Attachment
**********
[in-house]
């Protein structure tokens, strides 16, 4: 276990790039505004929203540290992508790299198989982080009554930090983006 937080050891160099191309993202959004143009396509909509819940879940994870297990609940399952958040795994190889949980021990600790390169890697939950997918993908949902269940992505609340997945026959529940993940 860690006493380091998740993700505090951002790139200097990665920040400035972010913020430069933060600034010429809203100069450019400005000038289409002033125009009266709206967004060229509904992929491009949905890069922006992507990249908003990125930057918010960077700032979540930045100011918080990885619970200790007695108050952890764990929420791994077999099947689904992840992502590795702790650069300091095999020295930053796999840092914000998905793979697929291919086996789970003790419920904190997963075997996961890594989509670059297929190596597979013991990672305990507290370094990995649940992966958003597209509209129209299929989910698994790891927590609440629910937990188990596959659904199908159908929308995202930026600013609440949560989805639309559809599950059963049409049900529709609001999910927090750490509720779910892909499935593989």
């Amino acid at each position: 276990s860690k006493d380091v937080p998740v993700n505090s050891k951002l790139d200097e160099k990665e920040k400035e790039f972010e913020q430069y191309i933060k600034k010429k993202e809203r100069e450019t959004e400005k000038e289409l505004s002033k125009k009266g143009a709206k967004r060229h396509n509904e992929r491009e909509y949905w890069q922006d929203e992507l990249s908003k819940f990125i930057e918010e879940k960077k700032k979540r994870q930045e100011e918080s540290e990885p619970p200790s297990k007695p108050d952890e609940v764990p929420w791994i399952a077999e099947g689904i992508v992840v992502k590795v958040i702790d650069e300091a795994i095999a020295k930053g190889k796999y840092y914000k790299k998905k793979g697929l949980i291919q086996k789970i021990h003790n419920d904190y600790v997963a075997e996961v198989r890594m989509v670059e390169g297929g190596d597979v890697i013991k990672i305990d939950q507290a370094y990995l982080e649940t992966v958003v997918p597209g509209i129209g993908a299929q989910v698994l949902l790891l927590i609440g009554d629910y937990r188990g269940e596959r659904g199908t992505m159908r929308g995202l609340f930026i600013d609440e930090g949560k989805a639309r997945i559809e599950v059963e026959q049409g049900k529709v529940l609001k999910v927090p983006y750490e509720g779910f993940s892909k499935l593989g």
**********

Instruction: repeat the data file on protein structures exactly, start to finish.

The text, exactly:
[in-house]
């Protein structure tokens, strides 16, 4: 276990790039505004929203540290992508790299198989982080009554930090983006 937080050891160099191309993202959004143009396509909509819940879940994870297990609940399952958040795994190889949980021990600790390169890697939950997918993908949902269940992505609340997945026959529940993940 860690006493380091998740993700505090951002790139200097990665920040400035972010913020430069933060600034010429809203100069450019400005000038289409002033125009009266709206967004060229509904992929491009949905890069922006992507990249908003990125930057918010960077700032979540930045100011918080990885619970200790007695108050952890764990929420791994077999099947689904992840992502590795702790650069300091095999020295930053796999840092914000998905793979697929291919086996789970003790419920904190997963075997996961890594989509670059297929190596597979013991990672305990507290370094990995649940992966958003597209509209129209299929989910698994790891927590609440629910937990188990596959659904199908159908929308995202930026600013609440949560989805639309559809599950059963049409049900529709609001999910927090750490509720779910892909499935593989």
């Amino acid at each position: 276990s860690k006493d380091v937080p998740v993700n505090s050891k951002l790139d200097e160099k990665e920040k400035e790039f972010e913020q430069y191309i933060k600034k010429k993202e809203r100069e450019t959004e400005k000038e289409l505004s002033k125009k009266g143009a709206k967004r060229h396509n509904e992929r491009e909509y949905w890069q922006d929203e992507l990249s908003k819940f990125i930057e918010e879940k960077k700032k979540r994870q930045e100011e918080s540290e990885p619970p200790s297990k007695p108050d952890e609940v764990p929420w791994i399952a077999e099947g689904i992508v992840v992502k590795v958040i702790d650069e300091a795994i095999a020295k930053g190889k796999y840092y914000k790299k998905k793979g697929l949980i291919q086996k789970i021990h003790n419920d904190y600790v997963a075997e996961v198989r890594m989509v670059e390169g297929g190596d597979v890697i013991k990672i305990d939950q507290a370094y990995l982080e649940t992966v958003v997918p597209g509209i129209g993908a299929q989910v698994l949902l790891l927590i609440g009554d629910y937990r188990g269940e596959r659904g199908t992505m159908r929308g995202l609340f930026i600013d609440e930090g949560k989805a639309r997945i559809e599950v059963e026959q049409g049900k529709v529940l609001k999910v927090p983006y750490e509720g779910f993940s892909k499935l593989g």